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Italy Threatens to 'Hurt' Europe With New Plan on Migrants

© AP Photo / Antonio CalanniMigrants wait to disembark from the Iceland Coast Guard vessel Tyr, at the Messina harbor, Sicily, southern Italy
Migrants wait to disembark from the Iceland Coast Guard vessel Tyr, at the Messina harbor, Sicily, southern Italy - Sputnik International
Italian Prime Minister Matteo Renzi threatened Sunday to "hurt" the European Union with a new plan on tackling the migrant crisis unless other EU countries provided greater response to the problem.

MOSCOW (Sputnik) — Italy is currently facing an influx of asylum seekers from North Africa and the Middle East. At the EU leaders' meeting next week, Rome plans to renew calls for a "quota system" that would redistribute some 24,000 refugees from Italy, but some EU nations oppose the plan.

"If Europe chooses solidarity, it's good. If it doesn't, we have prepared a Plan B, and it would first and foremost hurt Europe," Renzi said in an interview published by the Corriere della Sera daily without specifying the plan's details.

Migrants crowd and inflatable dinghy as rescue vassel  Denaro  (not in picture) of the Italian Coast Guard approaches them, off the Libyan coast, in the Mediterranean Sea - Sputnik International
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The Italian prime minister noted that the migrant crisis should not be underestimated, but Europe's response to the problem "have not been good enough so far."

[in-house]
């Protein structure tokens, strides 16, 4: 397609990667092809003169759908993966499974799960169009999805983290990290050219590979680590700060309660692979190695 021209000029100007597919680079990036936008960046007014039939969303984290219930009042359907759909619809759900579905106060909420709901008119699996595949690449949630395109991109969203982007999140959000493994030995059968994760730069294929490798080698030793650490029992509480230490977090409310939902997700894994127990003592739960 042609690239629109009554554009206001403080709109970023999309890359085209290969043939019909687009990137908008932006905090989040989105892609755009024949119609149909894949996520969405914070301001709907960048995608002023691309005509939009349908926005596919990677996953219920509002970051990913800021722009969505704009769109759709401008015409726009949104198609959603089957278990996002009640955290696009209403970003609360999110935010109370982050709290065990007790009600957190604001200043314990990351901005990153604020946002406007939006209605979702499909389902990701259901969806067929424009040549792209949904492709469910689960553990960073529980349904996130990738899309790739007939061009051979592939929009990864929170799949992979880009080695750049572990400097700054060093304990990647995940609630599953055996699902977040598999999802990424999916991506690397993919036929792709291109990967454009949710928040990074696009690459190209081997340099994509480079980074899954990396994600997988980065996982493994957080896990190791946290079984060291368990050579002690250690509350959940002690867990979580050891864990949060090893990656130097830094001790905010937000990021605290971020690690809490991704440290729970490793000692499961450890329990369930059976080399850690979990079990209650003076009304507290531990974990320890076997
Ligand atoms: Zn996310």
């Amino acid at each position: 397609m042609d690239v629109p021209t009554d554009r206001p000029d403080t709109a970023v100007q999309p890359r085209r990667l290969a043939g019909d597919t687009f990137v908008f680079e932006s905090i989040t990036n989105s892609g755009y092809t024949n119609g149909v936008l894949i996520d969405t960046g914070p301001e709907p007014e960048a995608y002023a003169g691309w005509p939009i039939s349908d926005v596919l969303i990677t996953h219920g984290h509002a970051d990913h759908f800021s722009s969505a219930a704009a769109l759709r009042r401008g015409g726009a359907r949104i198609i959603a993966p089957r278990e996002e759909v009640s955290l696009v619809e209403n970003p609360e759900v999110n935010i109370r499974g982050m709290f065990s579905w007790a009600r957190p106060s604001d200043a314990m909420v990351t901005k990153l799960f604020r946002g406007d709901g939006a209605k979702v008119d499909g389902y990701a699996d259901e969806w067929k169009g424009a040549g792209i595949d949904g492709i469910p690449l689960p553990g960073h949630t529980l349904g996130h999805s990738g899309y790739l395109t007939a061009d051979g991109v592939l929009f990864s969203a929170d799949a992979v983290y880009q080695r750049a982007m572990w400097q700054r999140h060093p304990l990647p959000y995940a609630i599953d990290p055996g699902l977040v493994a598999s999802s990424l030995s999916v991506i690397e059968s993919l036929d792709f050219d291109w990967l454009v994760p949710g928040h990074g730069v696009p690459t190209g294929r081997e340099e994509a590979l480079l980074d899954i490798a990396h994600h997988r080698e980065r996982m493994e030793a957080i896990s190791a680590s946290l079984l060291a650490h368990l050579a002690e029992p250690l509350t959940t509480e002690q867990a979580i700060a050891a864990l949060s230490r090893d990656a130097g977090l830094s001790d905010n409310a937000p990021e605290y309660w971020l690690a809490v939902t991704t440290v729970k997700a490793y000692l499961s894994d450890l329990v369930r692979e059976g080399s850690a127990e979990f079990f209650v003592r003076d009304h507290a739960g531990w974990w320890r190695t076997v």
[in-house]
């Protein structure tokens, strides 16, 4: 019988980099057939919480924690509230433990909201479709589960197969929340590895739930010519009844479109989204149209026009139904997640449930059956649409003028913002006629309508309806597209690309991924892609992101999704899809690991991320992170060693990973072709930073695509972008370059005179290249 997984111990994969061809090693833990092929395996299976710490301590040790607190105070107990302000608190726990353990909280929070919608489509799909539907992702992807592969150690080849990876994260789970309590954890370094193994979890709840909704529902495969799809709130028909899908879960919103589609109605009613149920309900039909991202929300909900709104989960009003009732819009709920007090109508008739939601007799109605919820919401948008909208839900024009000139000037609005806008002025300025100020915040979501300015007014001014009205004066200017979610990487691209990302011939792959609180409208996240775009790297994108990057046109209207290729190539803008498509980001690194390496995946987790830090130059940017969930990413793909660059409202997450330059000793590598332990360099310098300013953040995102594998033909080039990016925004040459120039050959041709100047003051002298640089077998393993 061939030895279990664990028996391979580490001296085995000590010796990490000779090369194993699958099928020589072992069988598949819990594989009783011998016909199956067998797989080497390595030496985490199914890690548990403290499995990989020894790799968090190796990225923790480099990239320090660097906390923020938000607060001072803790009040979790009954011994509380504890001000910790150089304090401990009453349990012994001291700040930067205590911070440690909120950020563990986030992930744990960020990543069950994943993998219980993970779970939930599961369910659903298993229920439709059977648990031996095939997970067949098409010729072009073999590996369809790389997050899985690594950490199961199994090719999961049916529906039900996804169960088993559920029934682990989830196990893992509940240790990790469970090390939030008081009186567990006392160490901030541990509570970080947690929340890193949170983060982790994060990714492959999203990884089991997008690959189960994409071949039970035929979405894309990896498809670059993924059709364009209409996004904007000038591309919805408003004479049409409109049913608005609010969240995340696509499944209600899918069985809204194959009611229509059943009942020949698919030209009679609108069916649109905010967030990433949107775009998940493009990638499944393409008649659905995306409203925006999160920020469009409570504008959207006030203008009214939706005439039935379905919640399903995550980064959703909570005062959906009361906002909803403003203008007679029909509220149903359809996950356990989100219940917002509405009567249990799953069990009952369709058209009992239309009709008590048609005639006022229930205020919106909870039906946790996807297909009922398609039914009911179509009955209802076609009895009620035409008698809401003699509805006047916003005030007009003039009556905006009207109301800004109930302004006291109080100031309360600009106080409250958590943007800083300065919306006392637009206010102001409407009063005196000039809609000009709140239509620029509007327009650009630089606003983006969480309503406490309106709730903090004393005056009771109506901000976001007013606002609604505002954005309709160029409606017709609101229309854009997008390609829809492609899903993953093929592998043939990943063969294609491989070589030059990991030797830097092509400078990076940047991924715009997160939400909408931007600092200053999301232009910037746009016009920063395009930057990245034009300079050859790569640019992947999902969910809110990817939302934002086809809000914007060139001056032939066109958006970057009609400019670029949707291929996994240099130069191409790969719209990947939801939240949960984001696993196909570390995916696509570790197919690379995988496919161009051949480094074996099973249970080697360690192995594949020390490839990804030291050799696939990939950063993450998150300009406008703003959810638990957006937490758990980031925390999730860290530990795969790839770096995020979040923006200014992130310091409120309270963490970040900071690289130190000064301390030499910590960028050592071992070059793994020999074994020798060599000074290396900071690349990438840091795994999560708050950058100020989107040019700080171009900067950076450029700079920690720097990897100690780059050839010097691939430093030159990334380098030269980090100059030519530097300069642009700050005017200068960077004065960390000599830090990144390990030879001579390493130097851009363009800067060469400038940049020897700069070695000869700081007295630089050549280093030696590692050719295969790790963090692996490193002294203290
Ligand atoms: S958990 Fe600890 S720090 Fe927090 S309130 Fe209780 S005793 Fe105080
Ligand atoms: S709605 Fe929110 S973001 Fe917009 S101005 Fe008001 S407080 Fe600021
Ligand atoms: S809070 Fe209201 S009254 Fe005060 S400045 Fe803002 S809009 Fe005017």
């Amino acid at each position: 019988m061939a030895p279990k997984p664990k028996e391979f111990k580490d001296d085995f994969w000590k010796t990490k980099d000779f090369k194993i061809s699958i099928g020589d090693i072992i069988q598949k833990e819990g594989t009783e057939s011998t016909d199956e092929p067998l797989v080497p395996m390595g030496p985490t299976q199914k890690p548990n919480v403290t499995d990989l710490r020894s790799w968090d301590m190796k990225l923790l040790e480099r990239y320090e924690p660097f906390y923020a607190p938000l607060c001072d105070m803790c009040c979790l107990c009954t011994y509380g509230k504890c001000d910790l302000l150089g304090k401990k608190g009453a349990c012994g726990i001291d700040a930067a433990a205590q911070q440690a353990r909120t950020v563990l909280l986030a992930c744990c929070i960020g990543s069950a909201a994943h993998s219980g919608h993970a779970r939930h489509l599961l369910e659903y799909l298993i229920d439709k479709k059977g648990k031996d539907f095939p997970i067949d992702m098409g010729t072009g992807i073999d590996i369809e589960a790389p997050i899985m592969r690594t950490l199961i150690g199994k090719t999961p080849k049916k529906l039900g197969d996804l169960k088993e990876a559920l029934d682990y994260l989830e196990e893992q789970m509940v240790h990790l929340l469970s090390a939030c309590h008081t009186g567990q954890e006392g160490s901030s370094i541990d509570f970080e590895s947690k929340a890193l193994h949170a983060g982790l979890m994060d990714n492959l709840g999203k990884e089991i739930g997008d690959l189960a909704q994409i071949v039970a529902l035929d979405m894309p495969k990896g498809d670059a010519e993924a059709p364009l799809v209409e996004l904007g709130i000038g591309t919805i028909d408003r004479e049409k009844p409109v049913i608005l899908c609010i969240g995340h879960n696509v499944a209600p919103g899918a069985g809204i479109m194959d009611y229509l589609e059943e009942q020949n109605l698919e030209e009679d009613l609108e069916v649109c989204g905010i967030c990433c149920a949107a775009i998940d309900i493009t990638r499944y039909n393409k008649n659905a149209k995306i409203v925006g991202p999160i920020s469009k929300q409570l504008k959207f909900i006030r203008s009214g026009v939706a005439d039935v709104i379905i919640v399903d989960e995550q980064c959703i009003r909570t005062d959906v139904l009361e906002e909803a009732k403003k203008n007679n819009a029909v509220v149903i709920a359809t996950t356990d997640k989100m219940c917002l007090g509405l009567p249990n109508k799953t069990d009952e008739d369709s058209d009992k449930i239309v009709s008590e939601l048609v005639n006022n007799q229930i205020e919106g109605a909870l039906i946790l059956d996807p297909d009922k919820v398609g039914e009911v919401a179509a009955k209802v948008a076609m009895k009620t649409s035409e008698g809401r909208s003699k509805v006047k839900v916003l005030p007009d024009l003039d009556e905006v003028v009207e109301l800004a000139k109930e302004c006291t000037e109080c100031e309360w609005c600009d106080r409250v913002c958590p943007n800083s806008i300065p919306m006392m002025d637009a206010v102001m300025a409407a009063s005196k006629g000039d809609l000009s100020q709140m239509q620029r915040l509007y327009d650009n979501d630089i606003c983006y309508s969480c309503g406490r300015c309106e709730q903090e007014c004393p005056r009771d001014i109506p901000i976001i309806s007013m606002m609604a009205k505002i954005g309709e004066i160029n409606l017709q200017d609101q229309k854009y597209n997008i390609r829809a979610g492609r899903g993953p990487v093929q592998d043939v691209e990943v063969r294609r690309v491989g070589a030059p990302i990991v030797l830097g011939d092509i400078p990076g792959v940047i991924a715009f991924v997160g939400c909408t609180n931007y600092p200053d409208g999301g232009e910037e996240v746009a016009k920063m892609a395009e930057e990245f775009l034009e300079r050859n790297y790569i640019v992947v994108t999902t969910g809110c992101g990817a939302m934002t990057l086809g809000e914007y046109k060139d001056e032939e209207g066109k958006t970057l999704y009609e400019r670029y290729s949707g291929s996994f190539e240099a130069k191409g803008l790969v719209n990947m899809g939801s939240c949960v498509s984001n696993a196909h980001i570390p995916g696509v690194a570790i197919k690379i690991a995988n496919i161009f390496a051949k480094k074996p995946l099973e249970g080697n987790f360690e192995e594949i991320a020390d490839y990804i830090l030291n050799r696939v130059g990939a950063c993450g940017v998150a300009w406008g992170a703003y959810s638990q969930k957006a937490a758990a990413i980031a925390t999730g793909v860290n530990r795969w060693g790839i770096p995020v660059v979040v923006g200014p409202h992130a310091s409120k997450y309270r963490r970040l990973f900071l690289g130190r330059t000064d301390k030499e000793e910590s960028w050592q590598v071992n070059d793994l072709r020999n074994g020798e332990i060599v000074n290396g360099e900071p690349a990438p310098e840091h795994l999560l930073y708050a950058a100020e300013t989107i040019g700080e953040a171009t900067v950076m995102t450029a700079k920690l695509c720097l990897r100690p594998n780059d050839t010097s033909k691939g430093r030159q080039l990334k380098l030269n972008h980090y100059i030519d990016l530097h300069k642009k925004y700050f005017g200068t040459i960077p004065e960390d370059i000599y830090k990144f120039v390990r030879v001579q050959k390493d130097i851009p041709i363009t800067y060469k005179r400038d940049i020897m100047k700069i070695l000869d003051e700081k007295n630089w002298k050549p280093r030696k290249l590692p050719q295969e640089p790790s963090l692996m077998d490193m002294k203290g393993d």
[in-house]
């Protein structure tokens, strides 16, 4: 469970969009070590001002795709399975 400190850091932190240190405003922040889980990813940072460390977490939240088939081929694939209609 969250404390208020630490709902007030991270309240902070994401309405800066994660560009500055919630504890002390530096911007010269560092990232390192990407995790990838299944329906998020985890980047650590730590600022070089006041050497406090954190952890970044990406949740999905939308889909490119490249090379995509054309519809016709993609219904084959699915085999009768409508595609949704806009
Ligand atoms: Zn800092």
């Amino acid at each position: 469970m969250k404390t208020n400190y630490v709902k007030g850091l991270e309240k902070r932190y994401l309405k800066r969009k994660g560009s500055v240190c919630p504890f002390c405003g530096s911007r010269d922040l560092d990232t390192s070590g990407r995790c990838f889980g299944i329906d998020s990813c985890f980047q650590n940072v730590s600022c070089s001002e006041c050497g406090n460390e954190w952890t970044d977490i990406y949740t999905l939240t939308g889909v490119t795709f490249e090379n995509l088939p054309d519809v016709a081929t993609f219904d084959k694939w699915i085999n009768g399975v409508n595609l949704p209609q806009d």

Renzi added that the situation with migrants in Italy is "tense," despite the fact that the numbers of refugees who have entered the country this year hardly exceed last year's estimates. Italy has received as many as 57,167 asylum seekers in 2015 as of June 13, compared to 53,827 as of the same date in 2014, according to the prime minister.

In May, the European Commission proposed to use a quota system to relocate some 40,000 asylum seekers who arrived in Italy and Greece, 24,000 and 16,000 migrants respectively, to other EU member states. The number represents approximately 40 percent of asylum seekers arrived in Italy and Greece and who are currently in need of protection, according to the European Commission.

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